Fire at Holme Bank Mills

Monday March 18, 1963

Move your mouse over the thumbnails to change the picture.
Photos by Gerald Pollard.

Recollections of the fire by a young millworker at the time.

I was at work during the morning but left at lunchtime to go to Dewsbury Tech where I was finishing my H.N.C. On my way home I caught Longstaff's bus at Longcauseway, opposite the Old Fire Station. The appliances were whizzing out in the direction of Mirfield. When I got off the bus at Saville Arms it was obvious from the pall of smoke that the fire was a large one, but impossible to pinpoint its exact location. However, on reaching home I decided to get on my B.S.A Bantam and investigate. On reaching the bottom of Knowl Road I was amazed to realise it was my place of work, James Walker & Sons Ltd., Holme Bank Mills, which was on fire.

On arrival I learned the fire had broken out mid afternoon on the third floor (3rd 'oyle is it was known to us). It was believed to be a bearing on a carding machine which had overheated. Artificial or man-made fibres were being processed so the fire instantaneously flashed through the machine. Attempts were made by the workforce to put it out, but to no avail, the fire quickly took hold and devastated all three upper floors which comprised the carding and spinning plant.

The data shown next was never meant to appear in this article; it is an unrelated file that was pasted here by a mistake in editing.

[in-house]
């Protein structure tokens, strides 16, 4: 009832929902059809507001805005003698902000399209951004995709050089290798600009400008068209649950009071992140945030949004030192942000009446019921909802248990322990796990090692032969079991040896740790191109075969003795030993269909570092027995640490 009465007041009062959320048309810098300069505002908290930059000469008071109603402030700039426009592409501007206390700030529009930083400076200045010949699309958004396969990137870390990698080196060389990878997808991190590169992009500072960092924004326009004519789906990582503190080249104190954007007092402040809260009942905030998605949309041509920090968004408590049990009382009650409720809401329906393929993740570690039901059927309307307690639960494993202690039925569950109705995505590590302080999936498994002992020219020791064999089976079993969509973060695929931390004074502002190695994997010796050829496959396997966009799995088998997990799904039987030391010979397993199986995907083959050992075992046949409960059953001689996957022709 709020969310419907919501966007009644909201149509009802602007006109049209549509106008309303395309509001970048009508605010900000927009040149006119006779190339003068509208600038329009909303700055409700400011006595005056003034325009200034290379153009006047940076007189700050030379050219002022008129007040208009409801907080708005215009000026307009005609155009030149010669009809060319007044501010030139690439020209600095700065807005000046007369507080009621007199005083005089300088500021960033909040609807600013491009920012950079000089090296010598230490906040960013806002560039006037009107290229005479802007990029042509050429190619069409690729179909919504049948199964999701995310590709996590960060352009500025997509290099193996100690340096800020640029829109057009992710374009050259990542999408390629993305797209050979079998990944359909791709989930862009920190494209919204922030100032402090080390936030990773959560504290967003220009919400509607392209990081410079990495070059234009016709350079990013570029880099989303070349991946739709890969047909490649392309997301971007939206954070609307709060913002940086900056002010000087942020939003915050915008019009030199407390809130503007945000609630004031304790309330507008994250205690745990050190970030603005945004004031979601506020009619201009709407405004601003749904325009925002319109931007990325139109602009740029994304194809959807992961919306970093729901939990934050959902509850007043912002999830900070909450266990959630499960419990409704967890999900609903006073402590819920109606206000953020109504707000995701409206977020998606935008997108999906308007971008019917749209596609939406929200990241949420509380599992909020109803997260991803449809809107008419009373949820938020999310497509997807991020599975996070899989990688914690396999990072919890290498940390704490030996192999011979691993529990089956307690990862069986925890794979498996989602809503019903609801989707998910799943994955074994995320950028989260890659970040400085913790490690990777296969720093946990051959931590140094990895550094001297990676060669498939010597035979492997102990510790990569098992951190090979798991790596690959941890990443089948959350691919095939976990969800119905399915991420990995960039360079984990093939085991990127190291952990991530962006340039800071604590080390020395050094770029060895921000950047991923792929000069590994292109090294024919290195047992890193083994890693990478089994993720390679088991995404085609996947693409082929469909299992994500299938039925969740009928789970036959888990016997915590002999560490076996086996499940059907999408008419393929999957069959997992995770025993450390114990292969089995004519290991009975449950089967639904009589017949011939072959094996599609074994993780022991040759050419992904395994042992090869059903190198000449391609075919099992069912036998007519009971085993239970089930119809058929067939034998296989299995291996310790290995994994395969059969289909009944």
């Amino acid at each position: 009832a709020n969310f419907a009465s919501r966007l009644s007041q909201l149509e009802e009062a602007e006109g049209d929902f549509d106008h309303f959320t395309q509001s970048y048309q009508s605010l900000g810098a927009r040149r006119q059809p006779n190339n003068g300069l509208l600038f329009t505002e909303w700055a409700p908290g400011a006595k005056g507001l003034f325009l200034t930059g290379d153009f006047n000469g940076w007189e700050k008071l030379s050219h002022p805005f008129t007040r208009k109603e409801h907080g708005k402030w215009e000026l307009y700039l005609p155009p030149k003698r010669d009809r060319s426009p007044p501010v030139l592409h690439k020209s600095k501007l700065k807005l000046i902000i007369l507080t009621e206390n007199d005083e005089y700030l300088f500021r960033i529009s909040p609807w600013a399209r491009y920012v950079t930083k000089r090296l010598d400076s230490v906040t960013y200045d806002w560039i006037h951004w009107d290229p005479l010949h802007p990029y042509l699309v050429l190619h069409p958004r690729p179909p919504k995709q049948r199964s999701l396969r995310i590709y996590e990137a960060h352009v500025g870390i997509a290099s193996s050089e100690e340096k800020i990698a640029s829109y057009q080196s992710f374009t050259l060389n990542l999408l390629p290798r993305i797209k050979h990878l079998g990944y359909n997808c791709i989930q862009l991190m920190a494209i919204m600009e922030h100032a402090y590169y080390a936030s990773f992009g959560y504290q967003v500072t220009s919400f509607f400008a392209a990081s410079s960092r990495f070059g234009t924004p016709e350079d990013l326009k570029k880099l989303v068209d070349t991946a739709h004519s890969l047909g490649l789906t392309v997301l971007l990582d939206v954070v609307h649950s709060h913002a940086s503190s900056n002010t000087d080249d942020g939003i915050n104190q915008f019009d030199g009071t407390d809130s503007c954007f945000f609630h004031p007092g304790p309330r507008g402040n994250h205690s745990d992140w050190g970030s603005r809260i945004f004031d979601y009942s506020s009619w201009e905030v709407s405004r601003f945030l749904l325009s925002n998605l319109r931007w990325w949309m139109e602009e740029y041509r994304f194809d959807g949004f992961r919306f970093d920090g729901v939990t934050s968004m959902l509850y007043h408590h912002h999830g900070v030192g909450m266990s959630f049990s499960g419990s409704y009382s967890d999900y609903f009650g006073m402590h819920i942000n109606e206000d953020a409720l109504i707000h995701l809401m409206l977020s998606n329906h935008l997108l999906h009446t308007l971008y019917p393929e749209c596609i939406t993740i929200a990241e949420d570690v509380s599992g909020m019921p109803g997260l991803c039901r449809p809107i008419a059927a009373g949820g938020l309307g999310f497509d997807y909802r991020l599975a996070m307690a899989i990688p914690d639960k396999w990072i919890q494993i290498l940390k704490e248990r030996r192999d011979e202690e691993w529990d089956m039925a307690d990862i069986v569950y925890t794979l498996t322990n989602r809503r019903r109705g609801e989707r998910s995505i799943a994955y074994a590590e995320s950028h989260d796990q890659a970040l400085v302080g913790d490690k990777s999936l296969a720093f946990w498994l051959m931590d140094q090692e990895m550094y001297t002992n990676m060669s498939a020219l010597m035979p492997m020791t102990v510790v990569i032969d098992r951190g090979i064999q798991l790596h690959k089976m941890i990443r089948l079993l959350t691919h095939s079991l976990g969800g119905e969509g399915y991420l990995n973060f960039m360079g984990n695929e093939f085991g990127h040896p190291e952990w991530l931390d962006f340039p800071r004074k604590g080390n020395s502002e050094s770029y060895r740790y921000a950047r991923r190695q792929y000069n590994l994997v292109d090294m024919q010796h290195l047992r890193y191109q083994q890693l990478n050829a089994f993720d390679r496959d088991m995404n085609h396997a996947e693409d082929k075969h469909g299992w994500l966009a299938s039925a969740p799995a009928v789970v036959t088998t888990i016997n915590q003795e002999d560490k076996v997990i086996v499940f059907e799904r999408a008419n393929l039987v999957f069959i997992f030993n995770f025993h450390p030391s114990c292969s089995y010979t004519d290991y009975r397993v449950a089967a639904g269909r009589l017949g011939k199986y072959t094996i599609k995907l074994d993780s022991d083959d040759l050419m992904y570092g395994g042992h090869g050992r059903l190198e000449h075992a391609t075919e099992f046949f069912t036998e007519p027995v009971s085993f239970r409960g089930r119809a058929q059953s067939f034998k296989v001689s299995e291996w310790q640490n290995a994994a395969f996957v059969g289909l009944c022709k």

To someone as young as me this was quite an exciting day but unfortunately underlined with tragedy. Everyone had managed to get out of the building safely. One lady, Mary Smithson, a condenser minder, who I believe was semi-retired, was seen in the mill yard after the outbreak but later friends and colleagues realised she was missing. It is assumed that she must have gone back in to retrieve her personal belongings, was overcome and sadly lost her life.

It was late into the night or the early hours before the fire was under control. Appliances had been despatched from as far afield as Burnley in Lancashire. The whole factory was surrounded with fire fighters with water being pumped from the Calder which runs right behind the mill.